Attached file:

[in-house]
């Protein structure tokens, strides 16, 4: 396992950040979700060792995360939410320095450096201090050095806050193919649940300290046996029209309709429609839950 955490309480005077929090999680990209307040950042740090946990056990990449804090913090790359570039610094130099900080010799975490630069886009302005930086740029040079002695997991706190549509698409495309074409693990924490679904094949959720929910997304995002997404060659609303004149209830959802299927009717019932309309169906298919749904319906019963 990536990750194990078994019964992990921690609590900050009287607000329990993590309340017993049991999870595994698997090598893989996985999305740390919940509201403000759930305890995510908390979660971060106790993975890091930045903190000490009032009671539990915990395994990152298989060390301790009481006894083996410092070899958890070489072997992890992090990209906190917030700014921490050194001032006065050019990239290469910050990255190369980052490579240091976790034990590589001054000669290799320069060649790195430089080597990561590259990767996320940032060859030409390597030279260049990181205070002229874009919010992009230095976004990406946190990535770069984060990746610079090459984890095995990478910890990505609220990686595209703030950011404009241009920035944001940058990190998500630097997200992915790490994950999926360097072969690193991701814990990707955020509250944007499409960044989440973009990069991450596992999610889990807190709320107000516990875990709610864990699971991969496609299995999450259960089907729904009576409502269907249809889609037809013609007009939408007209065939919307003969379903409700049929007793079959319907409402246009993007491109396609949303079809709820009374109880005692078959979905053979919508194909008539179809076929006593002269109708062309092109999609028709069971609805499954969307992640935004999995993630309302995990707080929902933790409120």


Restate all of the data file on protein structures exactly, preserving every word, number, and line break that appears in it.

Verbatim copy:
[in-house]
């Protein structure tokens, strides 16, 4: 396992950040979700060792995360939410320095450096201090050095806050193919649940300290046996029209309709429609839950 955490309480005077929090999680990209307040950042740090946990056990990449804090913090790359570039610094130099900080010799975490630069886009302005930086740029040079002695997991706190549509698409495309074409693990924490679904094949959720929910997304995002997404060659609303004149209830959802299927009717019932309309169906298919749904319906019963 990536990750194990078994019964992990921690609590900050009287607000329990993590309340017993049991999870595994698997090598893989996985999305740390919940509201403000759930305890995510908390979660971060106790993975890091930045903190000490009032009671539990915990395994990152298989060390301790009481006894083996410092070899958890070489072997992890992090990209906190917030700014921490050194001032006065050019990239290469910050990255190369980052490579240091976790034990590589001054000669290799320069060649790195430089080597990561590259990767996320940032060859030409390597030279260049990181205070002229874009919010992009230095976004990406946190990535770069984060990746610079090459984890095995990478910890990505609220990686595209703030950011404009241009920035944001940058990190998500630097997200992915790490994950999926360097072969690193991701814990990707955020509250944007499409960044989440973009990069991450596992999610889990807190709320107000516990875990709610864990699971991969496609299995999450259960089907729904009576409502269907249809889609037809013609007009939408007209065939919307003969379903409700049929007793079959319907409402246009993007491109396609949303079809709820009374109880005692078959979905053979919508194909008539179809076929006593002269109708062309092109999609028709069971609805499954969307992640935004999995993630309302995990707080929902933790409120």